Fuel Poverty in the UK – What You Need to Know

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The issue of fuel poverty is surrounded by misconceptions but what is a fact is that around 2.3 million UK household’s can’t afford to keep their home adequately heated. Here’s another fact; every year, 25,000 elderly people die as a result of living in a cold home – one person, over the age of 65, every 7 minutes. These are scary statistics.

Many people believe that fuel poverty only hits those on benefits; however this is not the case, and in actual fact, a study carried out by Warmer Homes last winter showed that nearly half the households living in fuel poverty in the UK had someone in work. Fuel poverty hits homes as a result of the household income being lower than the poverty line, and a property having higher than typical energy costs.  

In the UK our housing stock is among the least energy efficient when compared to that of our European neighbours. As a result it is people from all walks of life who are now spending significant sections of their income trying to keep warm.

Most people also misconceive that it is only the elderly affected by fuel poverty but this again is wrong. Heating a poorly insulated house adequately for small children is also expensive. In 2013, a report by the Association for the Conservation of Energy estimated that there were at least 1.5 million children living in fuel poverty in the UK.

 While fuel poverty in cities tends to be more visible, it doesn’t just affect urban areas. Fuel poverty is actually more of an issue in rural areas off the main gas grid where household energy bills are on average 27% higher. It has also been noted that households living in the least energy efficient properties would have to spend as much as £1,700 extra a year to heat their home to a suitable temperature.  

Fuel poverty has been made worse by rising energy bills with a Warmer Homes study revealing that consumer gas prices increased by 128% over the 10 year period from 2003 to 2013. So, why is it that energy prices are at historically low levels, yet nothing is being done to improve the UK’s existing house stock before the prices, predominately, rise again?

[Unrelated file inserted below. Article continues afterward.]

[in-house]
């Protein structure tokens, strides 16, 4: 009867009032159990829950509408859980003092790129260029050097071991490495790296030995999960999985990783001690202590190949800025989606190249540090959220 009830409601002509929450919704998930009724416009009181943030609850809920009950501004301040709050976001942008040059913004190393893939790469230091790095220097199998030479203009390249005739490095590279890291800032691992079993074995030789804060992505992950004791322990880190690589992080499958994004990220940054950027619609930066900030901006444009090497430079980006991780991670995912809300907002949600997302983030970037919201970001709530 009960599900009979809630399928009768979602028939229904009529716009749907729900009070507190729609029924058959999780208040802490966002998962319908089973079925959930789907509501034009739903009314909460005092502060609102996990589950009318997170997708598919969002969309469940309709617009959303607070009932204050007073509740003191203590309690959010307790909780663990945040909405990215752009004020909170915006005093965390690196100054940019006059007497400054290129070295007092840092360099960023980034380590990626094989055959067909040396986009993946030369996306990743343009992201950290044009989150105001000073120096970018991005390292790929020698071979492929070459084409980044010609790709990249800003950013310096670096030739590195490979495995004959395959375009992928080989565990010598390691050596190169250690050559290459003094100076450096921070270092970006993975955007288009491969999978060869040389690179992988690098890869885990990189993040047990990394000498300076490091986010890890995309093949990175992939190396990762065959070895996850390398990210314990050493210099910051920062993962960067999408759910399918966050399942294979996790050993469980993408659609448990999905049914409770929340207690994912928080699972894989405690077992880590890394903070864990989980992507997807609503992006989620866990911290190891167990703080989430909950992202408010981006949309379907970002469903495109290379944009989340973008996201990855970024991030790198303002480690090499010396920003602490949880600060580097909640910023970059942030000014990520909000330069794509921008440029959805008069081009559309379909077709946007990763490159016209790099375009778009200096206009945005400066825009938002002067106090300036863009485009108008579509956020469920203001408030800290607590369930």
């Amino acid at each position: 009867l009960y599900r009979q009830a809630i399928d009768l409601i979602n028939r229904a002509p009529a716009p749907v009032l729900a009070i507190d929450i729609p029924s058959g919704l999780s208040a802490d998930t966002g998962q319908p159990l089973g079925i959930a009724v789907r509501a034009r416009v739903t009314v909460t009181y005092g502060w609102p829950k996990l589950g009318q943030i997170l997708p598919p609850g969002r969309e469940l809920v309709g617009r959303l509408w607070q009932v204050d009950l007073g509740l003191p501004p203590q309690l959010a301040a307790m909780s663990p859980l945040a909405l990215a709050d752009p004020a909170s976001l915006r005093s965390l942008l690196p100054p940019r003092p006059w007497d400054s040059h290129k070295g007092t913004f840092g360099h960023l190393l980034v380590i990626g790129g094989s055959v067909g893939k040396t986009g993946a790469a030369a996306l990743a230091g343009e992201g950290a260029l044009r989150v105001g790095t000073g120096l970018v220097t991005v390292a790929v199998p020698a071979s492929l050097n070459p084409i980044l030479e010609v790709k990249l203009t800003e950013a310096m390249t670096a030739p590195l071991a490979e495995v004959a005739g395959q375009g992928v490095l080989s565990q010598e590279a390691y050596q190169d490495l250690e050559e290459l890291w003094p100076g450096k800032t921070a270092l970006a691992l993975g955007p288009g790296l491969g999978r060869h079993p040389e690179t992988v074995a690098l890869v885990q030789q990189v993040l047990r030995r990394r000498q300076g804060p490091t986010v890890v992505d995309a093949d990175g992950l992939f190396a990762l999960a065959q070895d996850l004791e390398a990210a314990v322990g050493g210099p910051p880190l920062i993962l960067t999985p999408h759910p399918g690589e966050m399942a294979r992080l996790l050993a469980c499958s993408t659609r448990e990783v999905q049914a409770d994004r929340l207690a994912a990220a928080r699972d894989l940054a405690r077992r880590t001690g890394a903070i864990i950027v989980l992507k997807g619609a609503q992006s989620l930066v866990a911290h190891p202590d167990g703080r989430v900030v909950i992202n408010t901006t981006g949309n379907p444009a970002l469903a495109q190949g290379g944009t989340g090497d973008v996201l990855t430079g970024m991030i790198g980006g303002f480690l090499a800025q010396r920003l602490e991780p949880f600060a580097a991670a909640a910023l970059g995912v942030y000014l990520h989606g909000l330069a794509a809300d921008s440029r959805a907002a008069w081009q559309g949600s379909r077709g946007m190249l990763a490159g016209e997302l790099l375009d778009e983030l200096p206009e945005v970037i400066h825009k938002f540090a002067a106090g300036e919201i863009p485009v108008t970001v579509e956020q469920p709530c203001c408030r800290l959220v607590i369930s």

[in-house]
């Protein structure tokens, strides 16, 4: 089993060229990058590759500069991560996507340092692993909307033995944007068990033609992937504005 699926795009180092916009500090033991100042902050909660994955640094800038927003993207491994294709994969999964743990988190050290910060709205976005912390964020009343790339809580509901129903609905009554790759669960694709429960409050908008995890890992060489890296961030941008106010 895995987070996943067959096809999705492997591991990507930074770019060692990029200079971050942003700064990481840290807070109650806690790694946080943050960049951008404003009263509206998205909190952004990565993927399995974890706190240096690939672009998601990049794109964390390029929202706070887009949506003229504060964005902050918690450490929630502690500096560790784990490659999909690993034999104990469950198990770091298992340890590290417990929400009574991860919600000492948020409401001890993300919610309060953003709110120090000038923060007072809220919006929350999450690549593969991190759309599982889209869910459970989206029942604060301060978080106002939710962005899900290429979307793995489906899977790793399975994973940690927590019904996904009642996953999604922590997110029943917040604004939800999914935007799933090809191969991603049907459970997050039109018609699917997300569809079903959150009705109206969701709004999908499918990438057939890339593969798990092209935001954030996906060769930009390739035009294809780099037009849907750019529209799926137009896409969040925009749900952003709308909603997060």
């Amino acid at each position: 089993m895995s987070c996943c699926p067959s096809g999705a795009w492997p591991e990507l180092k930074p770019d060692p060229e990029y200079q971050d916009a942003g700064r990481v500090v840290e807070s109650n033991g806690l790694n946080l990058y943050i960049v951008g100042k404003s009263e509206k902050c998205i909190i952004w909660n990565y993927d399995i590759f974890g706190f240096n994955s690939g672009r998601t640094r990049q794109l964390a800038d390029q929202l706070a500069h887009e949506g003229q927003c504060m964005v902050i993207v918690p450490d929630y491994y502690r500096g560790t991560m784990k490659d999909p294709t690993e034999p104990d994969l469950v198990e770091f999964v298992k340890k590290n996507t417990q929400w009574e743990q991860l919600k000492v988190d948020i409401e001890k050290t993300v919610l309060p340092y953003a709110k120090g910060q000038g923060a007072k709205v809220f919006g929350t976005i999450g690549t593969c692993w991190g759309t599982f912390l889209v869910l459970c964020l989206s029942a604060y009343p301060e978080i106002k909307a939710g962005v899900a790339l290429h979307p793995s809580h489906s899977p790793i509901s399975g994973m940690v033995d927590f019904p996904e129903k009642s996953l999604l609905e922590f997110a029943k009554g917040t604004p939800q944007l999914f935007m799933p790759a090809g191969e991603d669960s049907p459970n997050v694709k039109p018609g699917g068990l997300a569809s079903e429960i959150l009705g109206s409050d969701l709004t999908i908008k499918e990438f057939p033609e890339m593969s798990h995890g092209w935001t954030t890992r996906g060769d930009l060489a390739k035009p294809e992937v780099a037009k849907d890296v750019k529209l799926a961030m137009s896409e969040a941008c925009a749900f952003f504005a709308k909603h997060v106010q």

Reacting to the statistics, Andrew Sheldon, founder and MD of Ice Energy, said “It is devastating that in this day and age nearly 2.3million UK households cannot afford to adequately heat their homes. The issue is that people don’t actually realise that something relatively simple can be done to help change these figures for the better. By switching from an expensive and inefficient oil or gas boiler to a much more efficient ground or air source heat pump for example and adding some basic insulation, significant changes can be made to the thermal efficiency of a property and the impact on the finances of the people living there.

“While a number of housing associations and local authorities have taken this on board to help address those living in social housing, more needs to be done to help promote the idea of renewables to the public which is why Ice Energy holds regular Open Days in addition to their national exhibition schedule. Only by information and education can the blight of fuel poverty be removed – inaction is no longer acceptable.”

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